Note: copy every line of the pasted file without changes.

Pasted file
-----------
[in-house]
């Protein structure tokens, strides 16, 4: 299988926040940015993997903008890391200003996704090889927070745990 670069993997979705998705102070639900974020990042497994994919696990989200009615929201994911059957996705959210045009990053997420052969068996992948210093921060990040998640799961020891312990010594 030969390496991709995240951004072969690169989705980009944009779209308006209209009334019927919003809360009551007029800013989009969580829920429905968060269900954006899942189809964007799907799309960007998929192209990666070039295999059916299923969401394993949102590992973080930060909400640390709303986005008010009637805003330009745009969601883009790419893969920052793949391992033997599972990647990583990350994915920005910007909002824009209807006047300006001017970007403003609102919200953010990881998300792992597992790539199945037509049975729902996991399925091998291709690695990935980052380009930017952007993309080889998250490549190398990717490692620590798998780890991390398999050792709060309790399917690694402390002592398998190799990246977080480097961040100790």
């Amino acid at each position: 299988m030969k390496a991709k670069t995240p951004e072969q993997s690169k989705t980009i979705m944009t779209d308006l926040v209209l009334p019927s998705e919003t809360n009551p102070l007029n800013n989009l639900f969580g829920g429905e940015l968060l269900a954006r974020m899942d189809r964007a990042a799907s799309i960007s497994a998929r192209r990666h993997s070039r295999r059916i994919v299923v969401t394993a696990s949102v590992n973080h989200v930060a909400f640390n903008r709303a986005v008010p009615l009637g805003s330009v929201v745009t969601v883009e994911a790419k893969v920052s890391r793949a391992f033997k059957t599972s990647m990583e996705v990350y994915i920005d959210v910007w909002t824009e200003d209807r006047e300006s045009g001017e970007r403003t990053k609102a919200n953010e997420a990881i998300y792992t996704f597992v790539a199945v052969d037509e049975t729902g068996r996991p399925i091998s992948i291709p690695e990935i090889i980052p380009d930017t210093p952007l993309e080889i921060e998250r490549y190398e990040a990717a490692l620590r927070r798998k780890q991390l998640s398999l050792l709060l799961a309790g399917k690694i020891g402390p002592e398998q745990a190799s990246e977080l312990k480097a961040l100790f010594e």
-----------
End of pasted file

[in-house]
């Protein structure tokens, strides 16, 4: 299988926040940015993997903008890391200003996704090889927070745990 670069993997979705998705102070639900974020990042497994994919696990989200009615929201994911059957996705959210045009990053997420052969068996992948210093921060990040998640799961020891312990010594 030969390496991709995240951004072969690169989705980009944009779209308006209209009334019927919003809360009551007029800013989009969580829920429905968060269900954006899942189809964007799907799309960007998929192209990666070039295999059916299923969401394993949102590992973080930060909400640390709303986005008010009637805003330009745009969601883009790419893969920052793949391992033997599972990647990583990350994915920005910007909002824009209807006047300006001017970007403003609102919200953010990881998300792992597992790539199945037509049975729902996991399925091998291709690695990935980052380009930017952007993309080889998250490549190398990717490692620590798998780890991390398999050792709060309790399917690694402390002592398998190799990246977080480097961040100790």
């Amino acid at each position: 299988m030969k390496a991709k670069t995240p951004e072969q993997s690169k989705t980009i979705m944009t779209d308006l926040v209209l009334p019927s998705e919003t809360n009551p102070l007029n800013n989009l639900f969580g829920g429905e940015l968060l269900a954006r974020m899942d189809r964007a990042a799907s799309i960007s497994a998929r192209r990666h993997s070039r295999r059916i994919v299923v969401t394993a696990s949102v590992n973080h989200v930060a909400f640390n903008r709303a986005v008010p009615l009637g805003s330009v929201v745009t969601v883009e994911a790419k893969v920052s890391r793949a391992f033997k059957t599972s990647m990583e996705v990350y994915i920005d959210v910007w909002t824009e200003d209807r006047e300006s045009g001017e970007r403003t990053k609102a919200n953010e997420a990881i998300y792992t996704f597992v790539a199945v052969d037509e049975t729902g068996r996991p399925i091998s992948i291709p690695e990935i090889i980052p380009d930017t210093p952007l993309e080889i921060e998250r490549y190398e990040a990717a490692l620590r927070r798998k780890q991390l998640s398999l050792l709060l799961a309790g399917k690694i020891g402390p002592e398998q745990a190799s990246e977080l312990k480097a961040l100790f010594e």